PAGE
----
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Thread: Two Headers for One Chiller

  1. #1
    Join Date
    Jan 2012
    Location
    Winnipeg, MB, Canada
    Posts
    13

    Question Two Headers for One Chiller

    Hey folks,

    I'm designing the glycol loop right now for the new brewery I'll be running and I was wondering if any of you have ever ran two FILO header systems that tee off of a single draw from one glycol chiller. I've got a 14" beam running through the brewery and tanks on either side of it. The north side of the beam holds four 10HL BBTs (with four 20HL BBTs to be added in the future) then three 10HL FVs plus one HX (later be expanded with one 10HL FV, four 20HL FV and two 20HL lager tanks) on the south side of the beam. Obviously I'll be leaving tees/valves in place for the future tanks. I can tee the main trunk line from the glycol chiller (located on the roof) in the ceiling space above the beam, and do the same with the return line, then build each FILO header along the ceiling on either side of the beam. I'm concerned that this system won't be truly balanced. I know that currently with only 7 tanks and one HX the system will have no issues, but with the addition of the new tanks in the coming years will it be able to cope? Has anyone seen a system like this, or done it themselves? I've been assured that our chiller is more than capable for this expansion, so I'm not worried about that. On the north side with room for 8 tanks I could run a smaller diameter pipe and a larger diameter pipe on the south side with with room for 10 tanks (plus HX). Will this solve any balance issue that may occur?

    All help is greatly appreciated.

    Cheers!
    Head Brewer
    Brazen Hall Kitchen & Brewery
    Winnipeg, MB Canada
    brazenhall.ca

  2. #2
    Join Date
    May 2012
    Location
    Livermore, CA
    Posts
    410
    We have a similar setup, it works well, but the thing we noticed and have had to deal with is that filo works pretty good for the most part, but at some point when you have a mix of smaller and larger tanks, gravity will reduce the flow to a taller tank when a shorter tank calls for glycol. The solution is to put flow balancing valves on the output of each tank. I use globe style valves, you can also buy the fancy balancing valves with ports on it to actually sense the flow, This way I can balance the flow to all tanks individually, the smaller tanks need less glycol than the larger ones to keep the temperatures. The other thing, which will be the next install for us will be a pressure relief valve and a VFD on the supply pump. Right now we use the fixed bypass valve setup, which works but when the demand on the system is high, the pressure can drop to 8psi, which reduces flow to all tanks, with a pressure relief valve, the system will only bypass when there is low or no demand, and the VFD can over drive the pumps by a certain amount which will boost flow in times of very high demand.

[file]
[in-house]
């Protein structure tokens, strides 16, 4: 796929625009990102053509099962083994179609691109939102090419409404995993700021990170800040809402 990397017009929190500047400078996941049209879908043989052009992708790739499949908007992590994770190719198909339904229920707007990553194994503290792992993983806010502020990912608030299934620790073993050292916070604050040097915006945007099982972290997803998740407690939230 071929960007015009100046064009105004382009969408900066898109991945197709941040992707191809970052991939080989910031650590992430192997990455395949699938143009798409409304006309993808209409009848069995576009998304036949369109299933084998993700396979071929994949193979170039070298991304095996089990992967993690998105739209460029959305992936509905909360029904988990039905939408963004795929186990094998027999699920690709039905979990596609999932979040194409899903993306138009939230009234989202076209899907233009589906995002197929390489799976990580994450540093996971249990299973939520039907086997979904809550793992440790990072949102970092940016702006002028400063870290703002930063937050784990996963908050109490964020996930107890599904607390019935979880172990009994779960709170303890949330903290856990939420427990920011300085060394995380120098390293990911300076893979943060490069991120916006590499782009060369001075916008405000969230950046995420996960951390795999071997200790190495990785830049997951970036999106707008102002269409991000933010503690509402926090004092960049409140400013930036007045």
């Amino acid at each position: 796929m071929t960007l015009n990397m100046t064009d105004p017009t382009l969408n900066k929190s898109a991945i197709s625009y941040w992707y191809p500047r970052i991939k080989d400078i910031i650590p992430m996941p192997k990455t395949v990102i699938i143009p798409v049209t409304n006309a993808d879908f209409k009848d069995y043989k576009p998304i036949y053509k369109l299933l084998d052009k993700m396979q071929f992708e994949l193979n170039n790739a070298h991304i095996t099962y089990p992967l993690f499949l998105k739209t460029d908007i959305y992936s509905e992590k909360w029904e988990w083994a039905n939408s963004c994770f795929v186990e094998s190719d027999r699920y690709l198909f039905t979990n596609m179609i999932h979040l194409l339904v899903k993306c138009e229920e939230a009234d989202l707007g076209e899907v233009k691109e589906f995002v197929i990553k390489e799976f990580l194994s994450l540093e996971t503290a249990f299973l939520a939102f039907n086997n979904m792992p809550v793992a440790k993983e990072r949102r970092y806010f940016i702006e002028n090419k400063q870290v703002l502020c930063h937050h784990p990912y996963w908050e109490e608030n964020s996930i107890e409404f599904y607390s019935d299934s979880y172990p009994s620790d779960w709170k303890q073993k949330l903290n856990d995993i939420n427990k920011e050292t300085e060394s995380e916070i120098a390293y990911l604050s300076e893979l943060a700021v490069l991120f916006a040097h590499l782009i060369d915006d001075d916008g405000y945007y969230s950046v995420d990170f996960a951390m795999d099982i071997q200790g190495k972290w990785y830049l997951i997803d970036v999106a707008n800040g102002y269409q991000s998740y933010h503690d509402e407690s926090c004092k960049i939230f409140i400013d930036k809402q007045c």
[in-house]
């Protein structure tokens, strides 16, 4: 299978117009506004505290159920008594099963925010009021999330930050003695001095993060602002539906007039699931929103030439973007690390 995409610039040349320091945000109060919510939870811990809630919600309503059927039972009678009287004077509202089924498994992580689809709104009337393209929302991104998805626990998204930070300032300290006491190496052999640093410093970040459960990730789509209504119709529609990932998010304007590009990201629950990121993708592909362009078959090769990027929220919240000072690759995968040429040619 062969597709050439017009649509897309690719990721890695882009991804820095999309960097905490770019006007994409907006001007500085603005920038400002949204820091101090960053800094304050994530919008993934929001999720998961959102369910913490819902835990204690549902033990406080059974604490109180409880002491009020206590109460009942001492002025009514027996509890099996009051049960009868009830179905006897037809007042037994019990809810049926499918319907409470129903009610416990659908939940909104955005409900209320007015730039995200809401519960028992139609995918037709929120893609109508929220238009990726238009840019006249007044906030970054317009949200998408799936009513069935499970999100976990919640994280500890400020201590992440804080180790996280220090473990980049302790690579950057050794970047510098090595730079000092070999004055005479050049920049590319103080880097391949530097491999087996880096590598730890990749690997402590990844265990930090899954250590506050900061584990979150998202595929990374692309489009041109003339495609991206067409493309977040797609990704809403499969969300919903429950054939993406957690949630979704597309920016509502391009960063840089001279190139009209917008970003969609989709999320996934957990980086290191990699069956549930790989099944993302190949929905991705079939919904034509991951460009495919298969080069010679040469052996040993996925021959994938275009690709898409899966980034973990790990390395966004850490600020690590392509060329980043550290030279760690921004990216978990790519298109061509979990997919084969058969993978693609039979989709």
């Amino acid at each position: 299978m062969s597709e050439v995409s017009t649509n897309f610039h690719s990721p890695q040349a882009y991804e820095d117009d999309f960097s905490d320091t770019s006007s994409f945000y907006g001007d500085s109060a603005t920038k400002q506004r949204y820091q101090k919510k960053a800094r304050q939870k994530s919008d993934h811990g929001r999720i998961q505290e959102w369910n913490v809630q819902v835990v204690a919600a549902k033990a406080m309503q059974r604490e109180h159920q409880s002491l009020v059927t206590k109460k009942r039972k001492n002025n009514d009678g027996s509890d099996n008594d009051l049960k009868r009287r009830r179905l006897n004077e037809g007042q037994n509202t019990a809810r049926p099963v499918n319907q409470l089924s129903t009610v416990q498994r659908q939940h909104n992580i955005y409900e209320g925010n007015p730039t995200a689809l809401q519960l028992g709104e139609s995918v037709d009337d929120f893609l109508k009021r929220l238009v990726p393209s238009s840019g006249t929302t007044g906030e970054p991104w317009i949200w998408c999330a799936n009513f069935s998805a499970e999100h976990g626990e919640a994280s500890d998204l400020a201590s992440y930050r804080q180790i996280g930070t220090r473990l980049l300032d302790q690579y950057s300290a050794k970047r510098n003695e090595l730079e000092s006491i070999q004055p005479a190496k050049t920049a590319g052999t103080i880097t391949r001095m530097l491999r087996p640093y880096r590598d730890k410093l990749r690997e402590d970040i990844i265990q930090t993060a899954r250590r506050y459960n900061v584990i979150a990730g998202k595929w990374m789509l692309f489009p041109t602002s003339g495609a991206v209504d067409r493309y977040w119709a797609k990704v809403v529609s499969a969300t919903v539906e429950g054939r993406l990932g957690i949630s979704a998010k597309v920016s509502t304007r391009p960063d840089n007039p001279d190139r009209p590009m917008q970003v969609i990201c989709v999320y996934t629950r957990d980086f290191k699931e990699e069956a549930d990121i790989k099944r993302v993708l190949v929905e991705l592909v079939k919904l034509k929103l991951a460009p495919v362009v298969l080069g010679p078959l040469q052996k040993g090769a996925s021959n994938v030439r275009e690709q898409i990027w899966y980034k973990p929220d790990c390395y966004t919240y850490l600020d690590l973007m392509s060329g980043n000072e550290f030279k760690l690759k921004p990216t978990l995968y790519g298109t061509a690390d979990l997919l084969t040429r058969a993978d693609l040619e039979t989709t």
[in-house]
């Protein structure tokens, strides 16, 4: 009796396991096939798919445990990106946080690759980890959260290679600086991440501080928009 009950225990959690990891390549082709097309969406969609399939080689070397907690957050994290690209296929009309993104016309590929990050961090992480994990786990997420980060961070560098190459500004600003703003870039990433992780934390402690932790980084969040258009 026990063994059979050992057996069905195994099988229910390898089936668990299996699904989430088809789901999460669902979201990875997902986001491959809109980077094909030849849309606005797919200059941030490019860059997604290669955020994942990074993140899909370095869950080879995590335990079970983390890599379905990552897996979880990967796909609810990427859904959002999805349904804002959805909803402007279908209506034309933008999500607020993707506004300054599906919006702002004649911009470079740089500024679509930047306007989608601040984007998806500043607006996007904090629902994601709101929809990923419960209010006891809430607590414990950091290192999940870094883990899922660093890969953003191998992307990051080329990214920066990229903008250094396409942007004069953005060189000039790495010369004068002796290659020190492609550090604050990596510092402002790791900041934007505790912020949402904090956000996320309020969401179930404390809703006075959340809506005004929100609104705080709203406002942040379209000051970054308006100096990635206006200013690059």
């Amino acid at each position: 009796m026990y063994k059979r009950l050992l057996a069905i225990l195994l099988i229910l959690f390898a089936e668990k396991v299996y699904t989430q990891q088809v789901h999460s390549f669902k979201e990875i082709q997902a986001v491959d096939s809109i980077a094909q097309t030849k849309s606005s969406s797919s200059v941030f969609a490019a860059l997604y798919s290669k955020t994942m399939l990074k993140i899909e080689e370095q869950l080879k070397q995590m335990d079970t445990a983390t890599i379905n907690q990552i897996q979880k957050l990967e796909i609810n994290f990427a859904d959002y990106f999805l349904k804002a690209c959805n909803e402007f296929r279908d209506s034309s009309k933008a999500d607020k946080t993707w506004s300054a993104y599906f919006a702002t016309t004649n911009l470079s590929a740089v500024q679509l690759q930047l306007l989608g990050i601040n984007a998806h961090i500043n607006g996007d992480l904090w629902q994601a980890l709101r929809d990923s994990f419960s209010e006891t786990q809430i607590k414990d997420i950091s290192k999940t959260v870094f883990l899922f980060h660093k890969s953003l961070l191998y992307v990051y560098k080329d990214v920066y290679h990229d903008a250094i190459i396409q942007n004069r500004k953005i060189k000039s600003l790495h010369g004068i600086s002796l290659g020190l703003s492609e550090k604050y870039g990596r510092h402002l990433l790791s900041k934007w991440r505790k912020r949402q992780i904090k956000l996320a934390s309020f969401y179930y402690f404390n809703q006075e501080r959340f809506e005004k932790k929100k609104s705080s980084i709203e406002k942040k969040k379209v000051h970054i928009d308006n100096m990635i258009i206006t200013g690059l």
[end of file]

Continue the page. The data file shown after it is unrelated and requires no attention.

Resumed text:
3. #3
    Join Date
    Jan 2012
    Location
    Winnipeg, MB, Canada
    Posts
    13
    Quote Originally Posted by jebzter View Post
    We have a similar setup, it works well, but the thing we noticed and have had to deal with is that filo works pretty good for the most part, but at some point when you have a mix of smaller and larger tanks, gravity will reduce the flow to a taller tank when a shorter tank calls for glycol. The solution is to put flow balancing valves on the output of each tank. I use globe style valves, you can also buy the fancy balancing valves with ports on it to actually sense the flow, This way I can balance the flow to all tanks individually, the smaller tanks need less glycol than the larger ones to keep the temperatures. The other thing, which will be the next install for us will be a pressure relief valve and a VFD on the supply pump. Right now we use the fixed bypass valve setup, which works but when the demand on the system is high, the pressure can drop to 8psi, which reduces flow to all tanks, with a pressure relief valve, the system will only bypass when there is low or no demand, and the VFD can over drive the pumps by a certain amount which will boost flow in times of very high demand.
    This is great, thanks!


    Sent from my iPhone using Tapatalk
    Head Brewer
    Brazen Hall Kitchen & Brewery
    Winnipeg, MB Canada
    brazenhall.ca

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